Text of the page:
Ireland (IRMA)[16] 1
UK Singles Chart[14] 1
US Billboard Hot 100[17] 25
US Billboard Easy Listening[18] 3
US Cash Box Top 100[19] 15

Year-end charts[edit]

Chart (1972) Rank
Australia [20] 144
UK 19
US (Joel Whitburn's Pop Annual)[21] 182

Other versions[edit]

References[edit]

  1. ^ a b http://www.centraljersey.com/time_off/groovin-on-a-saturday-night-felix-cavaliere-will-sing-rascals/article_f693f200-3321-11e6-913e-ab3981bbbea0.html
  2. ^ http://www.montgomerynews.com/entertainment/concert-preview-groovin-once-more-with-felix-cavaliere-s-rascals/article_702140a7-59bf-5aea-abe9-c2c059c4ca85.html
  3. ^ Erikka Haa (1997). Soul. Friedman/Fairfax Publishers. ISBN 978-1-56799-544-2. 
  4. ^ Brock Helander (1999). Rocking Sixties. Schirmer Books. ISBN 978-0-02-864873-6. 
  5. ^ "flavour of new zealand - search listener". Flavourofnz.co.nz. Retrieved 2016-09-30. 
  6. ^ Joel Whitburn's Top Pop Singles 1955-2002
  7. ^ "Cash Box Top 100 11/04/67". Tropicalglen.com. Retrieved 22 November 2017. 
  8. ^ "Item Display - RPM - Library and Archives Canada". Collectionscanada.gc.ca. Retrieved 2016-09-30.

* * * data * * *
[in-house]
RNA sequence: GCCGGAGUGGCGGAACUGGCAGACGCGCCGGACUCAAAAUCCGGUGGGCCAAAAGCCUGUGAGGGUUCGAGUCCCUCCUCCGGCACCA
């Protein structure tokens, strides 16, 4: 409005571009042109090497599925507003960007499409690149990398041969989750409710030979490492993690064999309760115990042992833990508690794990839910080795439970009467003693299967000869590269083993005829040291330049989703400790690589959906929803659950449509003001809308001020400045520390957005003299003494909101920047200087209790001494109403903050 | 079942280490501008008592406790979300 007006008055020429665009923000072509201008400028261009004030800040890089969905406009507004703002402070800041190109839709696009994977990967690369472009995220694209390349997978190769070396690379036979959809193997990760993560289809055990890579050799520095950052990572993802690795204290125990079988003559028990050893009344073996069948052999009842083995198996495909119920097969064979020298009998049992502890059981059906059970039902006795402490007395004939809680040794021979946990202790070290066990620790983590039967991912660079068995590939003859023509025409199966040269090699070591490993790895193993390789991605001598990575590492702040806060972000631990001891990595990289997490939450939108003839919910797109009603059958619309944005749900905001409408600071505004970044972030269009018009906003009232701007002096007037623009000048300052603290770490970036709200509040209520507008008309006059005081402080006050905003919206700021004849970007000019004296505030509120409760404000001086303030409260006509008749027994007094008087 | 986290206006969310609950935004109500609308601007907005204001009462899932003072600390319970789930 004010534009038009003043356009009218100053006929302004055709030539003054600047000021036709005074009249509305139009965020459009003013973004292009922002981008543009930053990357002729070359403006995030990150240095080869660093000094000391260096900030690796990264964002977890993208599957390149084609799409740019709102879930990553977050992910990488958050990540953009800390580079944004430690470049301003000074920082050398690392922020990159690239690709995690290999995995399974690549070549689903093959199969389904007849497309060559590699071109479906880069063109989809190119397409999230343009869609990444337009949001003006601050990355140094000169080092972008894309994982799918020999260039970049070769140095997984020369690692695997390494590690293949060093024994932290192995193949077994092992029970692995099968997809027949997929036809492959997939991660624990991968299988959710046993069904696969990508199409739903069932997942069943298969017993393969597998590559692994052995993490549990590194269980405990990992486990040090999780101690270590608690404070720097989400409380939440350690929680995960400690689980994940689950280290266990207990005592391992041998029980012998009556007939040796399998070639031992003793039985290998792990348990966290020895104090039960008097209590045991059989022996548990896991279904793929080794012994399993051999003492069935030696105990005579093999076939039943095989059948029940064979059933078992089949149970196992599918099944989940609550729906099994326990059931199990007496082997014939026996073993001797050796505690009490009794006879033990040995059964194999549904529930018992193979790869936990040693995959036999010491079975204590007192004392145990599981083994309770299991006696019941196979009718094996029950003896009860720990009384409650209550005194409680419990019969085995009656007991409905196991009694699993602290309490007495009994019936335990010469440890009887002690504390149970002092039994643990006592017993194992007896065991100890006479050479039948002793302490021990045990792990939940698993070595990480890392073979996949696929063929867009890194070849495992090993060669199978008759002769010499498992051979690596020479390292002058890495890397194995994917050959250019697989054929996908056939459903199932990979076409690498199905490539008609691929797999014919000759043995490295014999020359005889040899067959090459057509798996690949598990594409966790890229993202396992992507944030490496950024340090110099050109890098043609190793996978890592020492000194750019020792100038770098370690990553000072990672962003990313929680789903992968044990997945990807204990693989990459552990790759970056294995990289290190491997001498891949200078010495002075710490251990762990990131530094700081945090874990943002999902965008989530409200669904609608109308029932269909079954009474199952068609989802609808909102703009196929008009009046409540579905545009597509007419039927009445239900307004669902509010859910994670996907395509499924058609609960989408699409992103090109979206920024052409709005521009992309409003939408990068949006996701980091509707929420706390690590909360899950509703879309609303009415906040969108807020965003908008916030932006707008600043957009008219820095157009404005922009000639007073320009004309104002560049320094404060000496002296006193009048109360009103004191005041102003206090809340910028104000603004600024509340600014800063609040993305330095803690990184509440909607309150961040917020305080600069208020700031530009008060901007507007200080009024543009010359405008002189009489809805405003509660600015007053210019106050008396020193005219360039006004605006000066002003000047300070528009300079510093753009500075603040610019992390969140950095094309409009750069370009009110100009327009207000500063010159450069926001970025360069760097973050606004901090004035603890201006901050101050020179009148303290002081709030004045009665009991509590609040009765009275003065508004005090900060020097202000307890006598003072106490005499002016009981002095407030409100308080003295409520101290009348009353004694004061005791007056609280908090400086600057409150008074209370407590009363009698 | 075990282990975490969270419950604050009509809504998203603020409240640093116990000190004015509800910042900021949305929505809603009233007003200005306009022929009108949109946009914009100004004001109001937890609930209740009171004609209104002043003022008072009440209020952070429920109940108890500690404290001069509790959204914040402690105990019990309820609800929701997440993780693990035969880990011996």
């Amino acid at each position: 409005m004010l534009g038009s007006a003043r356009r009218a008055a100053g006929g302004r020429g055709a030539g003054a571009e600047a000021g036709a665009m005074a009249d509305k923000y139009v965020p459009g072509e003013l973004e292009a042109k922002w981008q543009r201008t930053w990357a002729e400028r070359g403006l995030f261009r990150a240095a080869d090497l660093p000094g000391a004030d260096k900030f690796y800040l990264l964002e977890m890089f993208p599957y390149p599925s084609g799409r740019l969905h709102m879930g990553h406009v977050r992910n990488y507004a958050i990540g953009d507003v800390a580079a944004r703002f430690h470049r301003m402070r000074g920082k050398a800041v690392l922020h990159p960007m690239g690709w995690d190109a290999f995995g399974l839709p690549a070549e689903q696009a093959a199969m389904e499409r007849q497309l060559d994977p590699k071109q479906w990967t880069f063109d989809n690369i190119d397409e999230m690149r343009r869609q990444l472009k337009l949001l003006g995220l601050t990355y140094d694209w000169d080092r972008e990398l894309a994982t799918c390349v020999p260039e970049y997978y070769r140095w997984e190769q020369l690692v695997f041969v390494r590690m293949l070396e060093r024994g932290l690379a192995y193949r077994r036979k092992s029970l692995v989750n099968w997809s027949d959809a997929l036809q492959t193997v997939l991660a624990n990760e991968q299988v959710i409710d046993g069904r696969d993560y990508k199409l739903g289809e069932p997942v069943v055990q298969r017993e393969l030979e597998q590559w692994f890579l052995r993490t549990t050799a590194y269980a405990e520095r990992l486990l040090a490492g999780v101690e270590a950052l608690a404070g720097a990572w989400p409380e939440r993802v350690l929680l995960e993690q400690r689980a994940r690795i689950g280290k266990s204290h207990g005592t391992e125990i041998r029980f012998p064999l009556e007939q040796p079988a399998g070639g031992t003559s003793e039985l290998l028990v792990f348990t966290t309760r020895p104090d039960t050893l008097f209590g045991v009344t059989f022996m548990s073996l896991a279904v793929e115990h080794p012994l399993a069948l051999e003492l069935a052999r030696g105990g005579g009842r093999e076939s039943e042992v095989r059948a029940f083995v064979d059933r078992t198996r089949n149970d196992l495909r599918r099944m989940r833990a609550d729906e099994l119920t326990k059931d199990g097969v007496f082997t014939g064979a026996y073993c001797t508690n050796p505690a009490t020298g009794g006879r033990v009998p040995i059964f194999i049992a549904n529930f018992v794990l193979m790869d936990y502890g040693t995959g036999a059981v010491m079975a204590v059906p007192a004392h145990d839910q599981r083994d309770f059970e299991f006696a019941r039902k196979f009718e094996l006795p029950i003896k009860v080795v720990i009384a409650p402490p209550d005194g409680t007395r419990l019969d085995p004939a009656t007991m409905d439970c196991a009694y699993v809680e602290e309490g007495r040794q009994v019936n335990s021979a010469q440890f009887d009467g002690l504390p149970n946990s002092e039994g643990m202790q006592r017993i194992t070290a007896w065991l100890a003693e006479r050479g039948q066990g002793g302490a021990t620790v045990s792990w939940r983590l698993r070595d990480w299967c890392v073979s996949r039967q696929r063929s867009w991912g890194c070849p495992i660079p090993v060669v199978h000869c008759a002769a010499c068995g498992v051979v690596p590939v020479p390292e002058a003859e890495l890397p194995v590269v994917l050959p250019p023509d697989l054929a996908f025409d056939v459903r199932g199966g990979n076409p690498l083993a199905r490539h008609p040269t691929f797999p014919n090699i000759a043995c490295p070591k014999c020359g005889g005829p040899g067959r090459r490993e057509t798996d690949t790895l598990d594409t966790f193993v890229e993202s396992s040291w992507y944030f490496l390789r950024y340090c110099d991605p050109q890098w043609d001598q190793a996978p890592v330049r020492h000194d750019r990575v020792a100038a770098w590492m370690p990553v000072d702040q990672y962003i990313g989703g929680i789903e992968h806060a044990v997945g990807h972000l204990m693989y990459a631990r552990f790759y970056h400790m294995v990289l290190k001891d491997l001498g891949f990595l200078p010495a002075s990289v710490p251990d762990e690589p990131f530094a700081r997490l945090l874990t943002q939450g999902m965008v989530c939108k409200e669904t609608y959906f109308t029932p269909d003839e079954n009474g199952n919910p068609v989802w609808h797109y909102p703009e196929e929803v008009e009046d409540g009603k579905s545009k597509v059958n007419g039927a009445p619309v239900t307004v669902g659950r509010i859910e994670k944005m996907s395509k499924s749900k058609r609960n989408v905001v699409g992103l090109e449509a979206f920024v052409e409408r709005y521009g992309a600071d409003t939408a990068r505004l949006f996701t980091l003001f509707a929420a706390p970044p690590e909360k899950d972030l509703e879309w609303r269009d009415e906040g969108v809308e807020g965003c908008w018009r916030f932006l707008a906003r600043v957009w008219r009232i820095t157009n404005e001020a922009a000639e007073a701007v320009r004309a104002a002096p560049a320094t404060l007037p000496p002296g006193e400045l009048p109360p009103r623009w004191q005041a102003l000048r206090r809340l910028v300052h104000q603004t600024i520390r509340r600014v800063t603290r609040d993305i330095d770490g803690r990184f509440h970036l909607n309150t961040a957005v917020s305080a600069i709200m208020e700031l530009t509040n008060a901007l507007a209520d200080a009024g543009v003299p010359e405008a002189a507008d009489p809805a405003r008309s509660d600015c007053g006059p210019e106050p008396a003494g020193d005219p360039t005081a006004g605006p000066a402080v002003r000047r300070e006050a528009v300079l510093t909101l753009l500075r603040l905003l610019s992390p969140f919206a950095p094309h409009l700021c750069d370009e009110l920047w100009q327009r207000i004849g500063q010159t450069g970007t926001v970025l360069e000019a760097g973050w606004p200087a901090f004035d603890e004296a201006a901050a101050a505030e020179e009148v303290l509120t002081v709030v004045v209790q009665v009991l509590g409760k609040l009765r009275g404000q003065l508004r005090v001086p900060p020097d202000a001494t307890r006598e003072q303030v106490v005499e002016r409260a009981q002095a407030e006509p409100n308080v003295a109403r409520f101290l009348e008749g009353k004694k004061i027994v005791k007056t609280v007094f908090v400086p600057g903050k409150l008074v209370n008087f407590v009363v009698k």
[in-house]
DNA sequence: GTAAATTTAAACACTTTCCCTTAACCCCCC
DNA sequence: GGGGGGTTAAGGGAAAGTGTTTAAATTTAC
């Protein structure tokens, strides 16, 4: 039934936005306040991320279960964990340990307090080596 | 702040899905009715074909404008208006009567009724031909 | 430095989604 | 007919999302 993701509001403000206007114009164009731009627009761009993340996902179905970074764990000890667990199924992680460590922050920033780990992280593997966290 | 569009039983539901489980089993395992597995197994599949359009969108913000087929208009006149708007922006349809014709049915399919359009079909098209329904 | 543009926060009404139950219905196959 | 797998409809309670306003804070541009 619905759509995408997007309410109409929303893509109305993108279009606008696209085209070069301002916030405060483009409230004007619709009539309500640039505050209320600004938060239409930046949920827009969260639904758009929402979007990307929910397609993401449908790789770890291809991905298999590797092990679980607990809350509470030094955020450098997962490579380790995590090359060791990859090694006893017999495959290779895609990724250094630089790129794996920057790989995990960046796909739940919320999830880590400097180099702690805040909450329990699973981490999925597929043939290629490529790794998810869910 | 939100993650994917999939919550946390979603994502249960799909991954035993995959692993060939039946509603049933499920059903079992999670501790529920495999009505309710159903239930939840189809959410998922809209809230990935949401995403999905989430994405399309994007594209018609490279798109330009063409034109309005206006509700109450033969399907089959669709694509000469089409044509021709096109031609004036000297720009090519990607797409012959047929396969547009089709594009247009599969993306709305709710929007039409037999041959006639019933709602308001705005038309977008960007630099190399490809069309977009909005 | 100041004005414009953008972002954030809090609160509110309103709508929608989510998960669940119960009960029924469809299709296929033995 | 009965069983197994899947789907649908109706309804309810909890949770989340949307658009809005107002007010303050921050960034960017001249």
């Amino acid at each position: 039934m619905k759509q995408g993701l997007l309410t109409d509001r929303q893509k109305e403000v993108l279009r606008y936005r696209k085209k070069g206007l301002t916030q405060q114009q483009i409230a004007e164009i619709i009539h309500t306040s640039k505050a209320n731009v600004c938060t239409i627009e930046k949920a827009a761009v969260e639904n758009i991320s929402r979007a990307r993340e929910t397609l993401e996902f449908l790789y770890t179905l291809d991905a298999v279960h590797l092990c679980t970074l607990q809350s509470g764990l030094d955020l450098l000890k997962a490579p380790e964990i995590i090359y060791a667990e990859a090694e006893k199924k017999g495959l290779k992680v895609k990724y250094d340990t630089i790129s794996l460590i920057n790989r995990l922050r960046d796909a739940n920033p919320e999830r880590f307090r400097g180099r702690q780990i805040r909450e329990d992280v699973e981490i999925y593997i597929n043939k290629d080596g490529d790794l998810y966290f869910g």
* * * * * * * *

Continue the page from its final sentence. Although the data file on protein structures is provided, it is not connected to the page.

9. ^ "Top 100 Hits of 1967/Top 100 Songs of 1967". Musicoutfitters.com. Retrieved 2016-09-30. 
  10. ^ "Cash Box YE Pop Singles - 1967". Tropicalglen.com. Retrieved 22 November 2017. 
  11. ^ Cassidy, David (2012). Could It Be Forever? My Story (ebook ed.). London: Headline Publishing Group. ISBN 978-0-7553-6468-8. 
  12. ^ Van Nuys News 9 June 1972 p. 44
  13. ^ Whitburn, Joel (2002). Top Adult Contemporary: 1961-2001. Record Research. p. 50. 
  14. ^ a b Roberts, David (2006). British Hit Singles & Albums (19th ed.). London: Guinness World Records Limited. p. 278. ISBN 1-904994-10-5. 
  15. ^ Kent, David (1993). Australian Chart Book 1970-1992. St Ives, N.S.W.: Australian Chart Book. ISBN 0-646-11917-6. 
  16. ^ "The Irish Charts – Search Results – How Can I Be Sure". Irish Singles Chart. Retrieved November 20, 2017.
  17. ^ Joel Whitburn's Top Pop Singles 1955-1990 - ISBN 0-89820-089-X
  18. ^ Whitburn, Joel (1993). Top Adult Contemporary: 1961–1993. Record Research. p. 44. 
  19. ^ "Cash Box Top 100 7/08/72". Tropicalglen.com. Retrieved 22 November 2017. 
  20. ^ "Forum - 1970 (ARIA Charts: Special Occasion Charts)". Australian-charts.com. Archived from the original on 2016-10-20. Retrieved 2017-05-07. 
  21. ^ Whitburn, Joel (1999). Pop Annual. Menomonee Falls, Wisconsin: Record Research Inc. ISBN 0-89820-142-X. 

External links[edit]